SWAMP THING #18
Written by Scott Snyder
Art by Yanick Panquette
Release Date: March 6, 2013
Swamp Thing #18 was solicited as an “epilogue” to Scott Snyder and Jeff Lemire’s shared alternate reality Rotworld event, but anyone who read last month’s “finale” knows that it was nothing of the sort. After spending months (of our time) in a living hell where grotesque versions of familiar heroes and villains act as Anton Arcane’s kingdom of the Rot, Alec Holland and Buddy Baker have finally found their way back to the world and time that they left, but the final battles really take place in Animal Man #18 and this month’s Swamp Thing.
And for all the odd halfheartedness of the apparently never-ending Rotworld — one foot in and one foot out of its own alternate reality, dealing out death on a whim in a future that was always going to be undone, suggesting an unpleasant end for Abby Arcane in nearly every issue, only to show her alive and (mostly) well (nearly) every time — Swamp Thing #18 provides what we’ve been waiting for all this time: Genuine, moving, lasting sacrifice, and a heartbreaking but satisfying finality.
While Snyder’s writing, as always, is strong, Yanick Paquette’s art really does the heavy lifting, and it’s really difficult to not be able to give his work on pages 10, 15, and 21 the credit they deserve since I’d have to spoil nearly the entire issue to do so. Suffice it to say that the Romeo and Juliet story that has been the center of Swamp Thing‘s dramatic world plays out as it must, with all the impact and drama it deserves. Paquette’s art, dispensing with and growing wildly over any semblance of traditional geometric panel lines and sanitized white gutters, has been the perfect embodiment of a world of violence and beauty. Roots stab, branches tear, and vines strangle, but even in the bloodiest moments there can be blossoms and the promise of new life.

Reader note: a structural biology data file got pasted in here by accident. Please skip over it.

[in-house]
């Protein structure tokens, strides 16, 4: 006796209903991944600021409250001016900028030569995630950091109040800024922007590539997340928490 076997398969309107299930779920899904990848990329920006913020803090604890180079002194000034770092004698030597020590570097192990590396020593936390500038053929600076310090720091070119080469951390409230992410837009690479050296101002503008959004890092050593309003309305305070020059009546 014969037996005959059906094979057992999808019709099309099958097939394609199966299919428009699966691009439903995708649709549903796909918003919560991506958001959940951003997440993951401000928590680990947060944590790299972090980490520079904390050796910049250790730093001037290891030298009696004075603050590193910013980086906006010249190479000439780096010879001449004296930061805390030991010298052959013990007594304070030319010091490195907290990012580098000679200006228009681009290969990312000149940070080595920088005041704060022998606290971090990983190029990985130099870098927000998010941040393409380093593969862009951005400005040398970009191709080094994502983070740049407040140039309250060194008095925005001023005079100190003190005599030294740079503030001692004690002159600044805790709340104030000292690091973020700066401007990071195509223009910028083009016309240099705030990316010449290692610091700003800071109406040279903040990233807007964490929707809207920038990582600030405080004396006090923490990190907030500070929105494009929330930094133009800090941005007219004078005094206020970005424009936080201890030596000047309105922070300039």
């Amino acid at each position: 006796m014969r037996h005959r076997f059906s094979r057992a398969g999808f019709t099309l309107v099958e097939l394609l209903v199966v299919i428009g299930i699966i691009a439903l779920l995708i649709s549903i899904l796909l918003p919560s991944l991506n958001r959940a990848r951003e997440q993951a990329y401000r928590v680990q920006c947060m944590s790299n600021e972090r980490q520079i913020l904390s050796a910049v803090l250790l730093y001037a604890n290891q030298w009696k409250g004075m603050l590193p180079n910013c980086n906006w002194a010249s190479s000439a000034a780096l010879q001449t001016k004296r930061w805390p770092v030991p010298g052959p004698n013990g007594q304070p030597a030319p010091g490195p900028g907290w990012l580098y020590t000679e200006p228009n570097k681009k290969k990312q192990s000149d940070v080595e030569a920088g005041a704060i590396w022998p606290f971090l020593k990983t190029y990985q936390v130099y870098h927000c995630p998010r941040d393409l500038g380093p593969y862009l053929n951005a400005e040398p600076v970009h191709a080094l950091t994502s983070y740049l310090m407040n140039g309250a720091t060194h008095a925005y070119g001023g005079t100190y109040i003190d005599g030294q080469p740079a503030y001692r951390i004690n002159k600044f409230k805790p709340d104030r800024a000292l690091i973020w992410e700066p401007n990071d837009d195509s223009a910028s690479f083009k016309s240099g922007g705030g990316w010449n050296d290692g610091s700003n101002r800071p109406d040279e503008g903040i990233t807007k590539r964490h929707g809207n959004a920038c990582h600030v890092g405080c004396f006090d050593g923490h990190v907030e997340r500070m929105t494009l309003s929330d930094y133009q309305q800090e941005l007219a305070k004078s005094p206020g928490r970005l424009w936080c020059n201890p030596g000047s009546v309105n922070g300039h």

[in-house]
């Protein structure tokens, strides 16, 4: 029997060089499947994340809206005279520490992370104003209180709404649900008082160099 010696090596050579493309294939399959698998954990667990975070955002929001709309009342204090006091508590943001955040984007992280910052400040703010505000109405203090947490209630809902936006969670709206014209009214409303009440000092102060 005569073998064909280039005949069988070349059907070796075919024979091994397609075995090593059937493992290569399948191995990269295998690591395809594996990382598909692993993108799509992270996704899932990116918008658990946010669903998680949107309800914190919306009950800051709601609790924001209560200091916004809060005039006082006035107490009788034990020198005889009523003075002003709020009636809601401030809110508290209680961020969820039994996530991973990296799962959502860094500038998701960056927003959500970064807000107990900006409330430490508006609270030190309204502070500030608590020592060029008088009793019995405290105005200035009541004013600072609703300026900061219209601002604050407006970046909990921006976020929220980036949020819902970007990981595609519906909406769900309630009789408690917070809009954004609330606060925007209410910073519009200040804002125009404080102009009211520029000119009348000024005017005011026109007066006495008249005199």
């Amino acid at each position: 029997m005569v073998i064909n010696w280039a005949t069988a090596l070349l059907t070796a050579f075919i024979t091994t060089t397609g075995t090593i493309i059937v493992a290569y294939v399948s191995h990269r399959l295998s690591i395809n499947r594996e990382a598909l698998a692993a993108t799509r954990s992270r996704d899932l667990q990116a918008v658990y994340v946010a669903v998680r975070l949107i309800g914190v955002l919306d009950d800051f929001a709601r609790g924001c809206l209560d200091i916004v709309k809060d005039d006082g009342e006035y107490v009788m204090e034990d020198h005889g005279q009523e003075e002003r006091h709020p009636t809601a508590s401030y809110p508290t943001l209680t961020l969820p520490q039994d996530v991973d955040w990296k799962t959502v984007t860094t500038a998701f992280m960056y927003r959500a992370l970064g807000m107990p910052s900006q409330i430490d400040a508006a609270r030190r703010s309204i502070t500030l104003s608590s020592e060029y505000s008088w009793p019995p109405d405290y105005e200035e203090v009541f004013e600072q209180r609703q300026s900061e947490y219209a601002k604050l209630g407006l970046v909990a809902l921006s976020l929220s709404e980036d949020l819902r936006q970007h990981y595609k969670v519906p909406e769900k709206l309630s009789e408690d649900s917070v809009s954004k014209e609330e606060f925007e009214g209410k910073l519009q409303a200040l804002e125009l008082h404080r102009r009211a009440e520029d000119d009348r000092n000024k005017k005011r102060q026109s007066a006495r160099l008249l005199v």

Without the reach of a multi-title alternate reality event like House of M or The Age of Apocalypse, there was never the possibility that Rotworld would have lasting repercussions beyond the somewhat insulated worlds of Animal Man and Swamp Thing. It was fun to see how different corners of the DC universe resisted or succumbed to the Rot, and to get a chance to see two wonderful writers let their imagination run wild. But as a reader it was hard to stay invested in a pocket universe slowly stitching itself shut and maintain the connection to a (supposedly) dying present that frequent flashbacks seemed to demand.
For this reviewer at least, an end was welcome. I’m happy to say it was worth it.